drwx------. 5 postgres postgres 41 Feb 12 09:12 base
-rw-------. 1 postgres postgres 30 Feb 12 09:12 current_logfiles
drwx------. 2 postgres postgres 4096 Feb 12 09:12 global
drwx------. 2 postgres postgres 32 Feb 12 09:12 log
drwx------. 2 postgres postgres 6 Feb 12 09:12 pg_commit_ts
drwx------. 2 postgres postgres 6 Feb 12 09:12 pg_dynshmem
-rw-------. 1 postgres postgres 4598 Feb 12 09:12 pg_hba.conf
-rw-------. 1 postgres postgres 1636 Feb 12 09:12 pg_ident.conf
drwx------. 4 postgres postgres 68 Feb 12 09:12 pg_logical
drwx------. 4 postgres postgres 36 Feb 12 09:12 pg_multixact
drwx------. 2 postgres postgres 6 Feb 12 09:12 pg_notify
drwx------. 2 postgres postgres 6 Feb 12 09:12 pg_replslot
drwx------. 2 postgres postgres 6 Feb 12 09:12 pg_serial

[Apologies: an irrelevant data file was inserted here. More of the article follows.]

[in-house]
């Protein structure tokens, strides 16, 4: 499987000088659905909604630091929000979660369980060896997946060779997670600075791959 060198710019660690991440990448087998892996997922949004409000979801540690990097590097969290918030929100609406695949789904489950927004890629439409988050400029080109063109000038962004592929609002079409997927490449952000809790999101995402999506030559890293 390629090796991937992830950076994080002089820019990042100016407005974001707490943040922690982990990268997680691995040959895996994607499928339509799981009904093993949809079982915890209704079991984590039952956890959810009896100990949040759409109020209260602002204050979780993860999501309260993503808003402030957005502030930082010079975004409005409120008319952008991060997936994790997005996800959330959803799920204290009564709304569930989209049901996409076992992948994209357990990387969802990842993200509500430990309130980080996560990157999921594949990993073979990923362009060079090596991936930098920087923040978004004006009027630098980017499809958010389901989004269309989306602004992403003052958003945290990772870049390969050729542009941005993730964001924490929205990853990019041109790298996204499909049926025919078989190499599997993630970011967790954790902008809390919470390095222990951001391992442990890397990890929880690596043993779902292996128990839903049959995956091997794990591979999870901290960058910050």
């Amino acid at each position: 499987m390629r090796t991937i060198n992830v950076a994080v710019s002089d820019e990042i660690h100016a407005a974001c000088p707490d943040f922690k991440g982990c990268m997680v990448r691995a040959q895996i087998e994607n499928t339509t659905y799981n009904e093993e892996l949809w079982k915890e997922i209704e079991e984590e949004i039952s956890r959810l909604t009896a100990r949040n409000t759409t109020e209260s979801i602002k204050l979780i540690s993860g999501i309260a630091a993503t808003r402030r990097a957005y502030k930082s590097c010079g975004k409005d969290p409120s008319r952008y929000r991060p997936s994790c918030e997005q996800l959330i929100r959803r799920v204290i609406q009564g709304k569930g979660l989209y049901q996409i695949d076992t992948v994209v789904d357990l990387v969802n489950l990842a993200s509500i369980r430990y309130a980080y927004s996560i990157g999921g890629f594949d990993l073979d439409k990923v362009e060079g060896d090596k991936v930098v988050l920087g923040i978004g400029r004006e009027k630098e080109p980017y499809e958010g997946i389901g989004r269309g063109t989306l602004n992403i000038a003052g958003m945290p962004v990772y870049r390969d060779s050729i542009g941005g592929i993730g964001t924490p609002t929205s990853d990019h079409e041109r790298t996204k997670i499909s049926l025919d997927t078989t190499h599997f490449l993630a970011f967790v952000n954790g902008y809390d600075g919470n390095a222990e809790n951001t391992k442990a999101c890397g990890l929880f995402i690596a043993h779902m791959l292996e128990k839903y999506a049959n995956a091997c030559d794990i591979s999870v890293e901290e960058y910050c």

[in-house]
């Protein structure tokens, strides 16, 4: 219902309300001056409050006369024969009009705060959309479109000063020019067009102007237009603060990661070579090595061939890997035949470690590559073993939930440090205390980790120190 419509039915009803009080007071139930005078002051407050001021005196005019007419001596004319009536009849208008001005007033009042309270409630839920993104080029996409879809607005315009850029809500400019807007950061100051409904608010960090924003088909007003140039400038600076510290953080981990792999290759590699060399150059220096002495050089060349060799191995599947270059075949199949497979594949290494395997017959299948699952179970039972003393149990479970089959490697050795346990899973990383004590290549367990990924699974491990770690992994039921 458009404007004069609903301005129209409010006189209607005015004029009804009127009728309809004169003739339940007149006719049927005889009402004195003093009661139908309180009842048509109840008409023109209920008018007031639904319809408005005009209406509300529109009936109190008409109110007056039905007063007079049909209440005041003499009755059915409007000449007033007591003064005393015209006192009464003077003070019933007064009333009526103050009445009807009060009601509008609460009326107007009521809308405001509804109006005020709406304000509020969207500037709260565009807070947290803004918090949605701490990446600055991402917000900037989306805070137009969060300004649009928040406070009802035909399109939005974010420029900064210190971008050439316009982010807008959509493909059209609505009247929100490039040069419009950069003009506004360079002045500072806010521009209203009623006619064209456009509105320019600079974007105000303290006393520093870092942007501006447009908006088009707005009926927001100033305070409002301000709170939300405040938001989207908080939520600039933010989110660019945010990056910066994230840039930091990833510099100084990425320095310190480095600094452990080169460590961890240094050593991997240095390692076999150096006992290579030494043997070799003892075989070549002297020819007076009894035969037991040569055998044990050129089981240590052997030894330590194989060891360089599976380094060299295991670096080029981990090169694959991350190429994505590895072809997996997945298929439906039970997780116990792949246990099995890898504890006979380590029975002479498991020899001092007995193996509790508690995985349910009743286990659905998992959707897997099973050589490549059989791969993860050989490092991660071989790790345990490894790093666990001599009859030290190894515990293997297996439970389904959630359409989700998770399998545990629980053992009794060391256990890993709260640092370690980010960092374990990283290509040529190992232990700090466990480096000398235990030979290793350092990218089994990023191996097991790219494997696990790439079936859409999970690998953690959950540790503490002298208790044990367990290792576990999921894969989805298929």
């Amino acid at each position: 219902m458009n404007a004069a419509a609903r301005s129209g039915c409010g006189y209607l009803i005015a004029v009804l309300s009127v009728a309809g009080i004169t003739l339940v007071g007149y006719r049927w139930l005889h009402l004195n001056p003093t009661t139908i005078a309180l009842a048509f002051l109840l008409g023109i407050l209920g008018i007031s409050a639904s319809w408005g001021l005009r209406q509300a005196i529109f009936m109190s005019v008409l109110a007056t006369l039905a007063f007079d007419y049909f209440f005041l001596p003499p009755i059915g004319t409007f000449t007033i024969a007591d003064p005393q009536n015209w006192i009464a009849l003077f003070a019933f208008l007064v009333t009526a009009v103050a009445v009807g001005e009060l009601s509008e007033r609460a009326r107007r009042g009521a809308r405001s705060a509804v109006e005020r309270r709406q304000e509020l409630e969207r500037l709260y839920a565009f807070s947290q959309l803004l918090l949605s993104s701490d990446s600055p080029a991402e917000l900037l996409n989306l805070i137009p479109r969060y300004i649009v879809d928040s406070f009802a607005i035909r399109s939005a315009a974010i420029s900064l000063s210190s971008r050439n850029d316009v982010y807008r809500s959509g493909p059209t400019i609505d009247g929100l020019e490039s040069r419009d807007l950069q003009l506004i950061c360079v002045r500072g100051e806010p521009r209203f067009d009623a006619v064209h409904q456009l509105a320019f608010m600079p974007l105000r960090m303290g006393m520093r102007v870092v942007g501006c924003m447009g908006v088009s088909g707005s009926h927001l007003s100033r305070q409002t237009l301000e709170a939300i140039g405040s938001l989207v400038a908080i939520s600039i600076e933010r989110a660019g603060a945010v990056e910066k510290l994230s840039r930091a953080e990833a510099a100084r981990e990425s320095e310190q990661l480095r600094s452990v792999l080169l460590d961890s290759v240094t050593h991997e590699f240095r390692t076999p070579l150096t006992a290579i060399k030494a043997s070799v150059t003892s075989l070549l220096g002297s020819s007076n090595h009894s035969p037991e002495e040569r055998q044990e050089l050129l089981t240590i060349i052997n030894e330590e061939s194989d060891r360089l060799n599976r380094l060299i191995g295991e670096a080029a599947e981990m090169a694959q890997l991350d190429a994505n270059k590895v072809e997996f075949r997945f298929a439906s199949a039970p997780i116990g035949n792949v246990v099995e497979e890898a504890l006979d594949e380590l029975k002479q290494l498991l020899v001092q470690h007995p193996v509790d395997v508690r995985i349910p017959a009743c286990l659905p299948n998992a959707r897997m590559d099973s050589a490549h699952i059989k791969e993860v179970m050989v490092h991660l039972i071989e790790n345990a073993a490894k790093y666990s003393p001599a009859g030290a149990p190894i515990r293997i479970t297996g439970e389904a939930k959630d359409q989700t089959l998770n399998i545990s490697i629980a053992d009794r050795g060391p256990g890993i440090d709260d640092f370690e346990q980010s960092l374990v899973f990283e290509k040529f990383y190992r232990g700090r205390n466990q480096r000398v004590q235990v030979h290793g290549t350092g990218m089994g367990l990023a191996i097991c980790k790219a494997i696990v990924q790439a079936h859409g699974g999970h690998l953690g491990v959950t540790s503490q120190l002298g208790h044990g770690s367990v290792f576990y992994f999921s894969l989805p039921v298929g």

drwx------. 2 postgres postgres 6 Feb 12 09:12 pg_snapshots
drwx------. 2 postgres postgres 6 Feb 12 09:12 pg_stat
drwx------. 2 postgres postgres 6 Feb 12 09:12 pg_stat_tmp
drwx------. 2 postgres postgres 6 Feb 12 09:12 pg_subtrans
drwx------. 2 postgres postgres 6 Feb 12 09:12 pg_tblspc
drwx------. 2 postgres postgres 6 Feb 12 09:12 pg_twophase
drwx------. 3 postgres postgres 60 Feb 12 09:12 pg_wal
drwx------. 2 postgres postgres 18 Feb 12 09:12 pg_xact
-rw-------. 1 postgres postgres 335 Feb 12 09:12 postgresql.auto.conf
-rw-------. 1 postgres postgres 28014 Feb 12 09:12 postgresql.conf
-rw-------. 1 postgres postgres 0 Feb 12 09:12 standby.signal

pg_basebackup has copied everything over. However, there is more. The standby.signal file has been created which tells the replica that it is indeed a replica.